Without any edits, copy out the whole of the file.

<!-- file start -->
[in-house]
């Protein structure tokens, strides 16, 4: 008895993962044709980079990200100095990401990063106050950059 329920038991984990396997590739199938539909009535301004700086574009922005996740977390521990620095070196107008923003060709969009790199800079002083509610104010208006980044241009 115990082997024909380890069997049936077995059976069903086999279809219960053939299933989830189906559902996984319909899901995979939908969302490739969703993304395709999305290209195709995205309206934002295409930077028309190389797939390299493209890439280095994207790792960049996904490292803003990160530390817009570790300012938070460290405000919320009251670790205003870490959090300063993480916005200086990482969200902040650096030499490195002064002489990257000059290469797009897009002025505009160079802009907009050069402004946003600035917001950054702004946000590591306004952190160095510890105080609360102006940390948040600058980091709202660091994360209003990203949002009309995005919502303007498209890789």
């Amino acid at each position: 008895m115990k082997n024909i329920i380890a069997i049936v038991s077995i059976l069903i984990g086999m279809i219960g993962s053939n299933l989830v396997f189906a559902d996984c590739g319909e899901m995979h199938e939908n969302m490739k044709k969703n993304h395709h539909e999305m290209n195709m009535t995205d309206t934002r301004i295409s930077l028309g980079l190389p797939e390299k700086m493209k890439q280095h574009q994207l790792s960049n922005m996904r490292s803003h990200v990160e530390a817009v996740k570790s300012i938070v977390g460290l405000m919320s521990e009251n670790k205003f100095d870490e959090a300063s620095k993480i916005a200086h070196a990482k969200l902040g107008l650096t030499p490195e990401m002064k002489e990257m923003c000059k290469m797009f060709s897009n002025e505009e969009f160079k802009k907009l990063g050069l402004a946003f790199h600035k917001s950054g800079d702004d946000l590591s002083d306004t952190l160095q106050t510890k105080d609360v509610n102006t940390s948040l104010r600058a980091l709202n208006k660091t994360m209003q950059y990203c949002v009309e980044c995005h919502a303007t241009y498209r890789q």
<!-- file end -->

[in-house]
């Protein structure tokens, strides 16, 4: 008895993962044709980079990200100095990401990063106050950059 329920038991984990396997590739199938539909009535301004700086574009922005996740977390521990620095070196107008923003060709969009790199800079002083509610104010208006980044241009 115990082997024909380890069997049936077995059976069903086999279809219960053939299933989830189906559902996984319909899901995979939908969302490739969703993304395709999305290209195709995205309206934002295409930077028309190389797939390299493209890439280095994207790792960049996904490292803003990160530390817009570790300012938070460290405000919320009251670790205003870490959090300063993480916005200086990482969200902040650096030499490195002064002489990257000059290469797009897009002025505009160079802009907009050069402004946003600035917001950054702004946000590591306004952190160095510890105080609360102006940390948040600058980091709202660091994360209003990203949002009309995005919502303007498209890789």
């Amino acid at each position: 008895m115990k082997n024909i329920i380890a069997i049936v038991s077995i059976l069903i984990g086999m279809i219960g993962s053939n299933l989830v396997f189906a559902d996984c590739g319909e899901m995979h199938e939908n969302m490739k044709k969703n993304h395709h539909e999305m290209n195709m009535t995205d309206t934002r301004i295409s930077l028309g980079l190389p797939e390299k700086m493209k890439q280095h574009q994207l790792s960049n922005m996904r490292s803003h990200v990160e530390a817009v996740k570790s300012i938070v977390g460290l405000m919320s521990e009251n670790k205003f100095d870490e959090a300063s620095k993480i916005a200086h070196a990482k969200l902040g107008l650096t030499p490195e990401m002064k002489e990257m923003c000059k290469m797009f060709s897009n002025e505009e969009f160079k802009k907009l990063g050069l402004a946003f790199h600035k917001s950054g800079d702004d946000l590591s002083d306004t952190l160095q106050t510890k105080d609360v509610n102006t940390s948040l104010r600058a980091l709202n208006k660091t994360m209003q950059y990203c949002v009309e980044c995005h919502a303007t241009y498209r890789q």